Tue, Aug 3, 2010 at 6:03 PM
What is the right relationship between sex and sanctity? That's what many Catholics in the US are asking as a simmering theological debate over the "Theology of the Body" threatens to boil over and further test the unity of the Church in the US. The debate touches on issues ranging from the doctrine of original sin to the legacy of Pope John Paul II. And the hierarchy itself seems divided...
By Robert Moynihan
"It had never been their intention to set up a separate Church... To be a leaven within the lump, to be an enclave of holiness within the corrupt body of Christendom, was the aim... But the logic of facts was against them. The enthusiast always begins by trying to form a church within the Church, always ends by finding himself committed to sectarian opposition." —Monsignor Ronald Knox, Enthusiasm
Love and Lust, Sin and Holiness
Note: The subject matter of the letter below is human sexuality, a matter which traditional Catholic teaching advises should always be treated with great discretion.
And, in essence, that is the tragedy, and the problem, with this growing debate -- that matters which should be dealt with in privacy, and with discretion, are being dealt with in public, and without great discretion.
So I hesitated before embarking on this letter. But in the end, I felt it important to write it and send it because the controversy does touch on all the issues and questions concerning sexuality in our lives -- from love and courtship and marriage, to sexual relations and sexual pleasure, to contraception and homosexuality.
Such matters are relevant to all of us who are born into this world -- who have physical bodies -- and, since our Western culture, increasingly, is offering (often imposing?) views on these matters not in keeping with traditional Christian faith and doctrine, these delicate matters are, in fact, particularly relevant today.
But I still prefer to write little myself on this matter. Rather, I prefer to cite what others are saying, in order to give readers an insight into this important controversy.
I particularly draw attention to the text by Alice von Hildebrand, at the end, which is an eloquent presentation of traditional Catholic teaching. Her text, as well, may be criticized, but it is written in a careful, respectful way and with a remarkable focus on the true end of human life, which is, in fact, not pleasure in this life and in this world, but eternal life in the world to come, and a joy which passes all understanding, but is not for that reason less real than any earthly joy.
Sex and Sanctity
An unusual and intense debate over Catholic teaching on human sexuality and how sexuality relates to sanctity is continuing to unfold in the United States.
The debate is complicated, and nuanced, and this newsflash cannot hope to deal with all the complications and nuances.
But, it is important, I think, that Catholics, and others, be aware that this debate is occurring.
The Man in the Crossfire
The man in the crossfire at the moment is Christopher West a Catholic layman who has made a career out of preaching his version of John Paul II's "Theology of the Body."
Here is a brief summary of his life's work.
West has a Masters in Theological Studies, Magna Cum Laude (1997) from the John Paul II Institute for Studies on Marriage & Family; Washington, D.C. He is a Certified Catechist of the Archdiocese of Denver Catechetical School (1997) and a Certified Instructor of Marriage Preparation in the Archdiocese of Washington, D.C. (1996). He received his Bachelor of Arts in Anthropology (1992) from the University of Maryland in College Park, Maryland.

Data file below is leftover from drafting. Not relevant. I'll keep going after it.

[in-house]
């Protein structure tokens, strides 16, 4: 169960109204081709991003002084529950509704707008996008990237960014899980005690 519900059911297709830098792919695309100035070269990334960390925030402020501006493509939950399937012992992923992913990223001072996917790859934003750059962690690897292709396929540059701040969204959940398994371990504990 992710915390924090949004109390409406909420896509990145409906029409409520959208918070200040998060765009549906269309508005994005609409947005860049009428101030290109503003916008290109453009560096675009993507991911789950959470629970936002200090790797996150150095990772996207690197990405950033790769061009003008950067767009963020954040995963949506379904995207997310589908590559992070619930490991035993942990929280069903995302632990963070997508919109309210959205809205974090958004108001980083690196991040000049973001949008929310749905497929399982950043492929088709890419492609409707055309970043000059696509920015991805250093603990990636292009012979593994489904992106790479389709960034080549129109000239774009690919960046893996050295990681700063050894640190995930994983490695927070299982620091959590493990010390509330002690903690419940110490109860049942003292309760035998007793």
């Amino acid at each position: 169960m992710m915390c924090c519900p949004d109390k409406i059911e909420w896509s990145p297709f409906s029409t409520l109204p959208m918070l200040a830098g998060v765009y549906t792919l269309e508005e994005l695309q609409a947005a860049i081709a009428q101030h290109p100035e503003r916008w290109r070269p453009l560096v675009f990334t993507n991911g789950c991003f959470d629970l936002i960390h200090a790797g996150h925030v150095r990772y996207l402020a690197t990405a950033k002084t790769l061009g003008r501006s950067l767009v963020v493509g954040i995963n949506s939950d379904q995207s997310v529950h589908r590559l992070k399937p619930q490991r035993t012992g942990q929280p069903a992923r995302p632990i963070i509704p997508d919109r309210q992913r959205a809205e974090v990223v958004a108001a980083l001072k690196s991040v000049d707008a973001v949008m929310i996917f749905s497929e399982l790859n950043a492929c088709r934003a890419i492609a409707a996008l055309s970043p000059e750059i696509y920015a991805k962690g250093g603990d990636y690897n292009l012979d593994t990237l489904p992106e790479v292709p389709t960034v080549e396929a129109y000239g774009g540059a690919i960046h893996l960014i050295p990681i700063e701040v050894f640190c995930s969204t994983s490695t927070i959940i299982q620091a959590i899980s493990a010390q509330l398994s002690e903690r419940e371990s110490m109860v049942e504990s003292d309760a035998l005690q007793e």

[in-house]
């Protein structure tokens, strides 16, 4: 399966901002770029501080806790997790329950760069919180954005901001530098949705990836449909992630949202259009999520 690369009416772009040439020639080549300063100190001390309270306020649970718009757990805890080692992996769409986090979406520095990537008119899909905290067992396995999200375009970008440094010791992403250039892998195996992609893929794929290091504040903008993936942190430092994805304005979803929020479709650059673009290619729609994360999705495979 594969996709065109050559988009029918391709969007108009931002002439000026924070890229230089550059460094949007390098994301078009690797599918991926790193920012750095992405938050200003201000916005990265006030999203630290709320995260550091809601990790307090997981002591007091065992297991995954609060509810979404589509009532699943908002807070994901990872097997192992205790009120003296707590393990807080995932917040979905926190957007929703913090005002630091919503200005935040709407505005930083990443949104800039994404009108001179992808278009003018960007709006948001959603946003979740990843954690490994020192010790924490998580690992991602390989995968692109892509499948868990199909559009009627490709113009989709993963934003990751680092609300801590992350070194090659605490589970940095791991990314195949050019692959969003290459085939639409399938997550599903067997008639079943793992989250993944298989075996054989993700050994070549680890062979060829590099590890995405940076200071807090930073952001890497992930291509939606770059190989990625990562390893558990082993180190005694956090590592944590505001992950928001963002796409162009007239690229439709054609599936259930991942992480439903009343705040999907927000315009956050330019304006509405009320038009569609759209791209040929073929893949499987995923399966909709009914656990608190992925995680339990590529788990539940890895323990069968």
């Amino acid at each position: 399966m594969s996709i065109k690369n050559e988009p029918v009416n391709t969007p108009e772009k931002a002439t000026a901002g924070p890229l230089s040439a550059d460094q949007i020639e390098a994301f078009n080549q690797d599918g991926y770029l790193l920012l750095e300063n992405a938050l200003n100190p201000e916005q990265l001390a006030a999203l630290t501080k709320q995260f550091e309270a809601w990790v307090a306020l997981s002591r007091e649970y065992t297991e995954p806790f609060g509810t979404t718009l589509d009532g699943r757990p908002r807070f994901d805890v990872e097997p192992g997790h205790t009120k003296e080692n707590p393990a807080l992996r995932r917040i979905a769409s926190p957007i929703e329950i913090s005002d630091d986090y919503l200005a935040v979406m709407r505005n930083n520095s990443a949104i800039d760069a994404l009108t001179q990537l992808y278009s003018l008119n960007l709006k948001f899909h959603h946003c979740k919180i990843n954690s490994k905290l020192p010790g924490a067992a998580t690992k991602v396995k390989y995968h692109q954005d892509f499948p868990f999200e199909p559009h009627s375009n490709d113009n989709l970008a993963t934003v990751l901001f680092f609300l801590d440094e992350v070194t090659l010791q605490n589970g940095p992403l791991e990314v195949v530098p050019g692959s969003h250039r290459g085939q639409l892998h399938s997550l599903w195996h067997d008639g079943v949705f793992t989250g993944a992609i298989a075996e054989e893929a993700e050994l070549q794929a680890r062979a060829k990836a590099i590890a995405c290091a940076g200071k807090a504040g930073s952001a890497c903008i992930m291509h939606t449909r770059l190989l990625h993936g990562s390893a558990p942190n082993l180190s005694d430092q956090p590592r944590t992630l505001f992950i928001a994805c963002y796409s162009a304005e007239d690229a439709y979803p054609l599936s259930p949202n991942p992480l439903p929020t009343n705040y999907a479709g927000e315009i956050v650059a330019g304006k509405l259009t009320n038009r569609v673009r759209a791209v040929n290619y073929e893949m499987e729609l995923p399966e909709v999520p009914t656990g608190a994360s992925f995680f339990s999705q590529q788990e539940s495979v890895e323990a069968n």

He is a faculty member of The Pontifical John Paul II Institute for Marriage & Family, Melbourne, Australia and of the Saint John Vianney Theological Seminary, Denver, Colorado, where he has been an Instructor in the theology of the body for the Seminary Spirituality Year Program from 2000 to the present, and a Fellow of the Theology of the Body Institute (2005-present) in Denver.
West writes on his web site: "The Theology of the Body Institute is a non-profit educational apostolate with the mission of spreading an understanding of the theology of the body throughout the world. As a fellow of the Institute, I serve as a chief researcher, writer, educator, lecturer, consultant, and spokesman for the organization."
Since 1997, West has given approximately 1,000 public lectures on four continents and in more than 150 cities throughout the United States. These include keynote addresses and full-length seminars and retreats on topics such as Christian anthropology (especially John Paul II’s theology of the body), the Creed, morality, sacraments, marriage, sexuality, and family life.
From 1997 to 2001, he served as a full-time advisor to and educator for Archbishop Charles J. Chaput of Denver on issues related to Church teaching on marriage, human sexuality, and family life.
His books include: Theology of the Body for Beginners: A Basic Introduction to Pope John Paul II’s Sexual Revolution (West Chester, PA: Ascension Press, 2004); Theology of the Body Explained: A Commentary on John Paul II’s “Gospel of the Body” (Boston, MA: Pauline Books & Media, 2003);
The Wisdom of John Paul II (London: Catholic Truth Society, Publishers to the Holy See, 2001); and Chapter 6 on the Holy Father’s theology of the body, Good News About Sex & Marriage: Answers to Your Honest Questions About Catholic Teaching (Ann Arbor, MI: Servant Publications, 2000).
Support from Leading Catholics
Here’s what prominent Catholic voices have to say about Christopher’s work:
"Christopher West is 'a prophet of the sexual counter-revolution.'" —The National Catholic Register